Katy City Council approves fencing project, recognizes first responders at Sept. 14 meeting

By R. Hans Miller | News Editor
Posted 9/15/20

Katy City Council revisited the issue of placing a fence around the city’s old water tower located in the Katy Downtown Plaza just east of City Hall at their regular meeting Monday. Mayor Bill …

This item is available in full to subscribers.

Please log in to continue

Log in

Katy City Council approves fencing project, recognizes first responders at Sept. 14 meeting

Posted

Katy City Council revisited the issue of placing a fence around the city’s old water tower located in the Katy Downtown Plaza just east of City Hall at their regular meeting Monday. Mayor Bill Hastings also read a declaration recognizing several police officers, EMS crews and firefighters for their dedication to duty during the COVID-19 pandemic prior to the fencing project’s approval.

Fencing

Kayce Reina, the city’s director of Tourism, Marketing & Public relations, provided two options for fencing around the city’s old water tower during the meeting. Both options involved chain link fencing with green links. One proposal came in at about $7,000 and would have had green plastic or fiber slats going through the links to make the fence opaque while the other cost about $10,400 and had a material similar to a faux-pine needle garland running between the links for that same purpose.

Reina said a wood fence was not an option at this time because the materials needed were unavailable and as a result fencing contractors were unable to provide her with a quote.

“Newsweek” reported in late August that a nationwide wood shortage is the result of lumber producers in the U.S. and Canada slowing operations due to the COVID-19 pandemic. The shortage was a combination of producers predicting a shortage of demand due to various levels of lockdowns across North America and the situation has also led to price fluctuations for lumber, the report said.

Council opted for the more expensive option in order to ensure the plaza presented well for city events such as the Katy Rice Festival and various markets held throughout the year. Reina said the fencing project would be temporary in nature and would be removed once the city was able to move forward with the installation of an outdoor museum beneath the water tower.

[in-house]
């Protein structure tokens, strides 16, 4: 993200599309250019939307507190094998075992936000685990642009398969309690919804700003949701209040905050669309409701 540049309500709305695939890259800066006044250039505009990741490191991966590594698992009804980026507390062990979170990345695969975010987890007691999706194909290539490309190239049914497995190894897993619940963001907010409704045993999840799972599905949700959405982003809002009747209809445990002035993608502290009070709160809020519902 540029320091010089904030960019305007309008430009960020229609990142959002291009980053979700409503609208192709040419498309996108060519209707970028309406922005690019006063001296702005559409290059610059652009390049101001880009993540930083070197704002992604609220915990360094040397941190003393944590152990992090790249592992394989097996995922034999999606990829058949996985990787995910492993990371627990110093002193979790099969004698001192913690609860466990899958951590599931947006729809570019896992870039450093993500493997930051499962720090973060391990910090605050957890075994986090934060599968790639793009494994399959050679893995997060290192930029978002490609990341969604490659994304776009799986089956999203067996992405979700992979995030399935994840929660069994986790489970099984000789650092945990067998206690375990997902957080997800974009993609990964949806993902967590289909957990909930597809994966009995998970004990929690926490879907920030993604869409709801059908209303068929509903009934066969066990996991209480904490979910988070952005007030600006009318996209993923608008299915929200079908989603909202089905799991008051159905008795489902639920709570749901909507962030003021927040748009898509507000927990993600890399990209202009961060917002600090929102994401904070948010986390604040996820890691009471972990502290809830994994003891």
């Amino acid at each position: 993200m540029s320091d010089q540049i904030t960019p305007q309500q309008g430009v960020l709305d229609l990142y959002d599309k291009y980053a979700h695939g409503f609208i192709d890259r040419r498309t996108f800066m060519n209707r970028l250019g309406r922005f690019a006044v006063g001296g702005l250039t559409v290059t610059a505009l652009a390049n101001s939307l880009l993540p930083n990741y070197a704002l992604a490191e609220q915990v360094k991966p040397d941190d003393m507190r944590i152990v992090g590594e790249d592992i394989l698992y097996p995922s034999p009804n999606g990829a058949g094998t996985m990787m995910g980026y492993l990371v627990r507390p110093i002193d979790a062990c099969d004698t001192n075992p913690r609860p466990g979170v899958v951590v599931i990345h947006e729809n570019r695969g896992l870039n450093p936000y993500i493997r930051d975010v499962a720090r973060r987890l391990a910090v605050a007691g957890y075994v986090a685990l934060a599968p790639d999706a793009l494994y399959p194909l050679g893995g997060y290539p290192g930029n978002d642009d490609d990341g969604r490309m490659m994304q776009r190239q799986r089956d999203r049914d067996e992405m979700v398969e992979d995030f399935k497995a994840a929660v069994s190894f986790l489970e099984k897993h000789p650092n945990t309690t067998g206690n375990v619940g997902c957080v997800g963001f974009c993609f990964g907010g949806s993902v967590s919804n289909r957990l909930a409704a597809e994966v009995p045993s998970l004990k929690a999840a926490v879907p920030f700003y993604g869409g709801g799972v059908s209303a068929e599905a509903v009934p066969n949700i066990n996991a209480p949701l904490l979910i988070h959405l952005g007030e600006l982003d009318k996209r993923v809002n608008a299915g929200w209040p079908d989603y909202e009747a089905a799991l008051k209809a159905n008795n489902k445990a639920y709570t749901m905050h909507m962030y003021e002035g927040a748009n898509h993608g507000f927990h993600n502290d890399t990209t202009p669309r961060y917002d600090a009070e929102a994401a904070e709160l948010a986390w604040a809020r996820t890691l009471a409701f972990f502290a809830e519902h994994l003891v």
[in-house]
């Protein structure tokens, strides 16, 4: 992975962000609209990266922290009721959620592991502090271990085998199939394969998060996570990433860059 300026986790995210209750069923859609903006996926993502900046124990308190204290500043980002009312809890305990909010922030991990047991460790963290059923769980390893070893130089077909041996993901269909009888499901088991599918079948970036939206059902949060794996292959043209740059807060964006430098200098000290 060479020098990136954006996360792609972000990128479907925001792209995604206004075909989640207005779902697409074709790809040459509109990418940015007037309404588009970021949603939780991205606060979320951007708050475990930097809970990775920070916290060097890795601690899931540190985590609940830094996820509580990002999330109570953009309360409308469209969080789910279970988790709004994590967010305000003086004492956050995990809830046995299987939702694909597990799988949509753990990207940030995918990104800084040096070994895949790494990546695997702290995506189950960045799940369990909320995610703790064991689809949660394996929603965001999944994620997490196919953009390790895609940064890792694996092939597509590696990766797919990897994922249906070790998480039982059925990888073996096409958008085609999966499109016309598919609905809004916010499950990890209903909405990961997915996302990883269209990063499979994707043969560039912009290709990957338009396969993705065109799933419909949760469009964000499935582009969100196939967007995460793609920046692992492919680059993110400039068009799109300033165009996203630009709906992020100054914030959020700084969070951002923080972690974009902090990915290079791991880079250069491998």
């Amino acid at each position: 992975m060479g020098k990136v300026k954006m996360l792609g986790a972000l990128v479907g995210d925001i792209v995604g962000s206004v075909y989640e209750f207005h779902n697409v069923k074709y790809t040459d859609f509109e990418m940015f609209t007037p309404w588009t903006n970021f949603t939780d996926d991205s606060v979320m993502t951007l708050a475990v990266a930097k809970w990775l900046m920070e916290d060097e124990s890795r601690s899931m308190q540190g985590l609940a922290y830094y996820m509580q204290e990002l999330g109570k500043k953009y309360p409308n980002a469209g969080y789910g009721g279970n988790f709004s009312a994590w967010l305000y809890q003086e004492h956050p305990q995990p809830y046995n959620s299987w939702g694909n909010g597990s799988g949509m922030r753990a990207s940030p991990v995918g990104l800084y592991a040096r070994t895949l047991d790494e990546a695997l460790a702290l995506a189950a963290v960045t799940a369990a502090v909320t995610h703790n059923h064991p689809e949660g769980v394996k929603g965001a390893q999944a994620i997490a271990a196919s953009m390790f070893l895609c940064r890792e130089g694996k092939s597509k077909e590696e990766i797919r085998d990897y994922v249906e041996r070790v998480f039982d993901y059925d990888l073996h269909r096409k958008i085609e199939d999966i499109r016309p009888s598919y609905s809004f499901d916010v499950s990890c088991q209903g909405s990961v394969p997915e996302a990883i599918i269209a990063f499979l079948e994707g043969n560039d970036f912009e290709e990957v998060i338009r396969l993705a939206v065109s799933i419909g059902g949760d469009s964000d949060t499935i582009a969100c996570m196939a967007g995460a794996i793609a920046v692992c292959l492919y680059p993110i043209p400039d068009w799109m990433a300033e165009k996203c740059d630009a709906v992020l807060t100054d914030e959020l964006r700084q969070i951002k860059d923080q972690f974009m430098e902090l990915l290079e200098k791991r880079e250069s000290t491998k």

City Administrator Byron Hebert said he was unsure exactly when the project would move forward because it relies on funding from Hotel Occupancy Taxes and HOT fund revenues had been reduced due to the pandemic. However, he said the hotel industry is projected to be back on track by 2022 or 2023, well before the projected lifespan of the fencing would be met.

The fencing contract was awarded to Clements Fence.

First Responders Honored

The first responders were all recognized for responding to specific incidences on March 30, July 9, Aug. 14 and Aug. 16 wherein they had to have direct contact with patients at increased risk to their personal health due to the pandemic. Including at least one instance wherein first responders had to administer CPR.

Hastings and members of the council thanked the first responders for going above and beyond the call of duty to save the lives of city residents and expressed their appreciation for the city’s emergency teams, including dispatch personnel who they said made it possible for police, fire and EMS crews to respond emergencies.

“Through the expeditious and professional actions of our first responders, several lives were saved,” Hastings said in his declaration honoring the first responders. “We commend our dispatchers for their prompt response to all calls and the forwarding of those calls to the necessary personnel. We commend all of our first responders for their teamwork and applaud them for working closely together and always being available to back each other up.”

Other items

City Council also approved the following items at the meeting:

  • A sludge and landfill disposal contract to K3 Resources, LP out of Brookshire with a value of about $201,000.
  • Authorization for Harris-Waller Counties Municipal Utility District No. 3 to issue bonds in the amount of up to $6.35 million. This type of bond authorization is a formality when the city’s boundaries overlap that of a MUD.
  • An agreement for to set ups dispatching software for 911 dispatching associated with EMS situations.
  • A contract for a web-based employee scheduling service for the Katy Police Department.
  • A contract with Equature Interactive Response for recording Katy Police Department calls and radio communications associated with the 911 dispatching center.

The next Katy City Council meeting is a public hearing on the city’s proposed property tax rate of $0.447168 per $100 valuation for 2020 which will be due in early 2021. The city’s 2019 tax rate was $0.480000 per $100 valuation.

Comments

No comments on this story | Please log in to comment by clicking here
Please log in or register to add your comment